Narrow Results Clear All
- Communication Improvement 3
- Culture of Safety 2
Education and Training
- Students 1
Error Reporting and Analysis
- Error Reporting 11
- Human Factors Engineering 3
- Legal and Policy Approaches 1
- Quality Improvement Strategies 3
- Teamwork 1
- Technologic Approaches 2
- Device-related Complications 7
- Discontinuities, Gaps, and Hand-Off Problems 1
- Medical Complications 2
- Medication Errors/Preventable Adverse Drug Events 9
- Surgical Complications 4
Search results for ""
Web Resource > Multi-use Website
Human Factors Engineering Team, Center for Devices and Radiological Health, Office of Communication, Education, and Radiation Programs (OCER), Division of Device User Programs and Systems Analysis (DDUPSA), 1350 Piccard Drive, HFZ-230, Rockville, MD 20850.
Human factors engineering (HFE) helps improve human performance and reduce the risks associated with use error. The U.S. Food and Drug Administration (FDA) works with manufacturers to ensure the application of HFE in the design of new products. In addition to providing information on these design issues, this site facilitates the reporting of unsafe incidents with medical devices.
Roxane Laboratories Initiates a Nationwide Voluntary Recall of a Single Manufacturing Lot of Azathioprine Tablets in the U.S. and Puerto Rico.
MedWatch Safety Alert. Silver Spring, MD: US Food and Drug Administration; July 13, 2006.
This news release announces the recall of a manufacturing lot of Azathioprine. Bottles may have been erroneously filled with another medication, which could lead to serious health effects for those taking the drug.
Kaiser Family Foundation, Agency for Healthcare Research and Quality; September 2006.
This survey follows up on a prior study from 2004, asking patients about their perceptions of health care quality and medical errors. The study found minimal change since 2004 in overall impression of US health care quality, with approximately half of respondents stating they are "dissatisfied" with quality, particularly with coordination of care. More patients are aware of information comparing the quality of hospitals, health care plans, or providers, but only a small minority report using this information to make health care decisions. A large proportion of patients reported taking recommended actions to improve safety, such as bringing a list of their medications to appointments or following up on test or procedure results. As found in other studies, survey respondents overwhelmingly expressed support for full, mandatory disclosure of all preventable errors, and two-thirds felt errors should be publicly reported.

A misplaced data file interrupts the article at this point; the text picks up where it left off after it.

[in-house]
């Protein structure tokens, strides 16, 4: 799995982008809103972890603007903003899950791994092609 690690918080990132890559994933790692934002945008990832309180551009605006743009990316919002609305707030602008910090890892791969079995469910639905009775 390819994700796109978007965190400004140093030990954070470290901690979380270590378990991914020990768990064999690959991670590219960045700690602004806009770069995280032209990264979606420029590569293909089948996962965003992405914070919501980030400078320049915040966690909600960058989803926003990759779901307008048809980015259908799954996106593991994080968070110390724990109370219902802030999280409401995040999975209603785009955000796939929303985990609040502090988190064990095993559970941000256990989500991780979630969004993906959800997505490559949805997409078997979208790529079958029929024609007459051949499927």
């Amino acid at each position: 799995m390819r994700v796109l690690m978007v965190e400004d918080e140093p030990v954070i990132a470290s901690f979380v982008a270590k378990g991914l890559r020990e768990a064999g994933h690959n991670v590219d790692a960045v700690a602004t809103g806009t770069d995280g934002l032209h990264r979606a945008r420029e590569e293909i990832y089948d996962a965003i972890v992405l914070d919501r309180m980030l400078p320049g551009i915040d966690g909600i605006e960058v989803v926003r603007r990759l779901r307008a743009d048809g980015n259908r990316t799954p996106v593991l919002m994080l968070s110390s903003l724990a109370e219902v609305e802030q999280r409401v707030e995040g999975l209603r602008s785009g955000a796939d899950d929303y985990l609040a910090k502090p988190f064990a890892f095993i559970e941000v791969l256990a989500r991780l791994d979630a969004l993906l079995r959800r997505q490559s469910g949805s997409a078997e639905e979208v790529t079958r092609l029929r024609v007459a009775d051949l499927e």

Grant > Government Resource
Rockville, MD: Agency for Healthcare Research and Quality; June 2008.
This announcement describes the 19 projects funded by the Agency for Healthcare Research and Quality in 2006 that studies the potential of simulation to improve patient safety.
Tools/Toolkit > Fact Sheet/FAQs
FDA Consumer Health Information. Rockville, MD: US Food and Drug Administration; February 20, 2009.
This fact sheet discusses the role of the Food and Drug Administration (FDA) in reducing medication errors and describes examples of such errors for consumers.
Tools/Toolkit > Fact Sheet/FAQs
FDA Consumer Health Information. Silver Spring, MD: US Food and Drug Administration; February 27, 2009.
This fact sheet provides information for consumers about how to report adverse drug events and product complaints to the US Food and Drug Administration (FDA) through the Consumer Complaint Reporting system and MedWatch.
Rockville, MD: Agency for Healthcare Research and Quality.
In this annual publication, AHRQ reviews the results of the National Healthcare Quality Report and National Healthcare Disparities Report. Providing a 5-year update on the National Quality Strategy, this report highlights that a wide range of quality measures have shown improvement in quality, access, and cost.
Web Resource > Government Resource
Centers for Medicare & Medicaid Services.